The American Red Cross is running antibody tests on donors and has found between 1.4% and 1.8% of donors have had the disease, Husted said.

Why testing matters

Testing serves several purposes in responding to the pandemic. It can provide a diagnosis for a person who might need care. It lets people know if they are infectious so they isolate before spreading the virus any further and so their close contacts can be aware they were exposed and thus could also be sick. It also adds to the data available on how and where the novel coronavirus is spreading, so public health officials can adapt measures as needed.

For the past week, Ohio Department of Health has reported there have been an average of 22,000 tests performed in Ohio a day, more than double where the state was six weeks ago. There are however can be lags in getting lab results in a timely manner as demand surges. In addition, some groups such as nursing homes have struggled to get the quick, cheap and routine testing they’ve long requested, given the impracticalilty of a nursing home relying on drive-thru testing.

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These rapid tests are now on the market and have gotten more accurate than in the beginning of the pandemic but test makers haven’t aggressively ramped up manufacturing. DeWine said the group purchasing plan demonstrates to testing manufacturers that there’s a significant demand for this type of tests, and the pooled agreement also has the potential to help states buy these tests in a cost effective way.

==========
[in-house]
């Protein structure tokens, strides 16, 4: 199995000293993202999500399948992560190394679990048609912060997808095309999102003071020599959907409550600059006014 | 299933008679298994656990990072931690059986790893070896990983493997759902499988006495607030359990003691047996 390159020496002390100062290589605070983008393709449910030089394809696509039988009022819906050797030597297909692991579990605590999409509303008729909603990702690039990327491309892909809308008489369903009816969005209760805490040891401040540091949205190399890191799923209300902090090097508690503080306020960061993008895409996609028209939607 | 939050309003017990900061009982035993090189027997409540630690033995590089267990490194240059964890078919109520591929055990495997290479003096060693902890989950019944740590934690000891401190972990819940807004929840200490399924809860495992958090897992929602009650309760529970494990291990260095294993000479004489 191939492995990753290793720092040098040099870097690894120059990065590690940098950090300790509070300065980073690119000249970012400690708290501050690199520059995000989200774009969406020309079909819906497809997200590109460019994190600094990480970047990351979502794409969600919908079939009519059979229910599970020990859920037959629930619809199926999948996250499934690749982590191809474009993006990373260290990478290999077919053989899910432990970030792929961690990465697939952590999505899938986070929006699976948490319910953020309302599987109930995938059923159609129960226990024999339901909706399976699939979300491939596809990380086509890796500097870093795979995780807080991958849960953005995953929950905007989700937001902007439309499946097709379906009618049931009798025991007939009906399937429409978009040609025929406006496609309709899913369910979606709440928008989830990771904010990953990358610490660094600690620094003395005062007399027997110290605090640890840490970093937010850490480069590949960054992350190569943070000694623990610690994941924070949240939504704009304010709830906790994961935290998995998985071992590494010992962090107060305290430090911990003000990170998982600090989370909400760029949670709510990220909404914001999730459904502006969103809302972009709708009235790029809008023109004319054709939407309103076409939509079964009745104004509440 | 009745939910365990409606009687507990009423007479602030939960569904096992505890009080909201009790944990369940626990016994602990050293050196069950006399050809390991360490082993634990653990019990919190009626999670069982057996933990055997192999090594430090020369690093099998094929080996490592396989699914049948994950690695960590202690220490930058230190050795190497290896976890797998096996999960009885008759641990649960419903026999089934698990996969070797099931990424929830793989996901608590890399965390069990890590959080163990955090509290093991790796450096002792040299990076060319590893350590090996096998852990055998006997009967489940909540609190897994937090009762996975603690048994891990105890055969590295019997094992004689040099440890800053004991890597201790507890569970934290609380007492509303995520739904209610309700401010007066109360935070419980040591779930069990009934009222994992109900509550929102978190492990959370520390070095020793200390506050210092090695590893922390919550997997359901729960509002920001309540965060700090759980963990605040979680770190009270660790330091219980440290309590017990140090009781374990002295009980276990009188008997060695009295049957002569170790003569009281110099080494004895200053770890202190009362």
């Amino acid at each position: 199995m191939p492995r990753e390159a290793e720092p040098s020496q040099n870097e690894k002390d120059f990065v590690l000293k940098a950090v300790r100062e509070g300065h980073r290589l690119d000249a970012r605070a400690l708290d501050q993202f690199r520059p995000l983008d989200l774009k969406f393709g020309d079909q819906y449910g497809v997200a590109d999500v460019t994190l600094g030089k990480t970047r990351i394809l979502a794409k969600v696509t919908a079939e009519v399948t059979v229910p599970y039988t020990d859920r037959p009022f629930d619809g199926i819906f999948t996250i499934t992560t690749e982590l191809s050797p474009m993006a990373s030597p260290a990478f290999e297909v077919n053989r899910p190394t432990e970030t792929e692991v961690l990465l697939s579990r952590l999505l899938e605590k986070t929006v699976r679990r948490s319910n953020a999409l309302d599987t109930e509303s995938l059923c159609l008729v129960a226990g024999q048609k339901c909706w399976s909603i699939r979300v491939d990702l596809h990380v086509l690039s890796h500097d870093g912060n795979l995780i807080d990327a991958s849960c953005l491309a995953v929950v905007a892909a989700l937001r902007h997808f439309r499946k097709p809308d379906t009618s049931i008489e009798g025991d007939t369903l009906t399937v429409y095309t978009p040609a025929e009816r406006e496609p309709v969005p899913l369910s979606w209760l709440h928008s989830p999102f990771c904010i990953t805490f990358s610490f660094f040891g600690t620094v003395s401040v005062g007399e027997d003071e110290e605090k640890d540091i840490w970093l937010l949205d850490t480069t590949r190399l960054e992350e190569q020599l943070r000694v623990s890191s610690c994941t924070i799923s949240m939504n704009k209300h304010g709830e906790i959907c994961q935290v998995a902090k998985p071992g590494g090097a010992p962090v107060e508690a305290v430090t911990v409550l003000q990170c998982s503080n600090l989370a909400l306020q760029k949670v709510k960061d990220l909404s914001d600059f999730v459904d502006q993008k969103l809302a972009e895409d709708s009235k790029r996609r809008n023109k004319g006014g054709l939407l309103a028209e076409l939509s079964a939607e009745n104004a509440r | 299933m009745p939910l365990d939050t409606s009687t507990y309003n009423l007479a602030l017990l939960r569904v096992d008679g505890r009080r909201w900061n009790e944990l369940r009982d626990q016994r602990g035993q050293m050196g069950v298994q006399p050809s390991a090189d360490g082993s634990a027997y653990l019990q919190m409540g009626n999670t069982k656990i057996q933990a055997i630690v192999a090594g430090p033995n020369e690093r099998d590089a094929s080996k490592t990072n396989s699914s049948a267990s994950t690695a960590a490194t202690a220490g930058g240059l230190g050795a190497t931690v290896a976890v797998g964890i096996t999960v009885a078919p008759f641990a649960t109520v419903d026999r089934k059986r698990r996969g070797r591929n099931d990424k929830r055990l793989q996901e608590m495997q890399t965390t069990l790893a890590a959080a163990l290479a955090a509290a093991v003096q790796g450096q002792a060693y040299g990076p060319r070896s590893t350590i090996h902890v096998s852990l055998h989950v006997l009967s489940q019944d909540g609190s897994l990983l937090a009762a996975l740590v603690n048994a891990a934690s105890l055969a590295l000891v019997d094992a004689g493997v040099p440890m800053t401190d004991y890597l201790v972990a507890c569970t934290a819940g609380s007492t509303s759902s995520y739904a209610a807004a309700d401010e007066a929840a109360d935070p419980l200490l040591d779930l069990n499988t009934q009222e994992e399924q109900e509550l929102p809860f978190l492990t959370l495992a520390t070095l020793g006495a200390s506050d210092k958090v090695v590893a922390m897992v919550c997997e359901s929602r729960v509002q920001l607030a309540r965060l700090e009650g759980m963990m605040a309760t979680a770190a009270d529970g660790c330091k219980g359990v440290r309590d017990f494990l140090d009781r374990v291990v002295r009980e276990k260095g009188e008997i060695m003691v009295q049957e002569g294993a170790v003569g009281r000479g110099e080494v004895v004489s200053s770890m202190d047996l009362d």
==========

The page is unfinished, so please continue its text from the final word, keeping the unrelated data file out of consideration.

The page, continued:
Rapid antigen tests vs. PCR tests

If you’ve gotten a coronavirus test — such as at a drive-thru or pop-up site — you likely received a PCR test, which involved someone taking a sample from your nose with a swab and sending it to a lab.

PCR (polymerase chain reaction tests) are highly accurate tests that work by extracting and amplifying genetic material from the novel coronavirus, according to Mohler.

They are much more sensitive than a rapid test, meaning PCR tests can pick up very tiny amounts of virus so they have a high likelihood of catching an infection and not giving a false negative. These tests are a more expensive option, they take a more complex supply chain and take more human labor as well as laboratory capacity to complete — all of which are in high demand right now as everywhere in the U.S. tries to run more tests.

Rapid tests like the one DeWine used are what are called antigen tests.

“They can be done similar to how you would do a flu tests or a strep test,” Mohler said. “You can imagine having these in a doctor’s office or even a nursing home and to be able to test whether someone has it in, say, 15 or 20 minutes. The disadvantage is that they’re just not as sensitive as that molecular PCR test that we’ve been hearing about over the last few months.”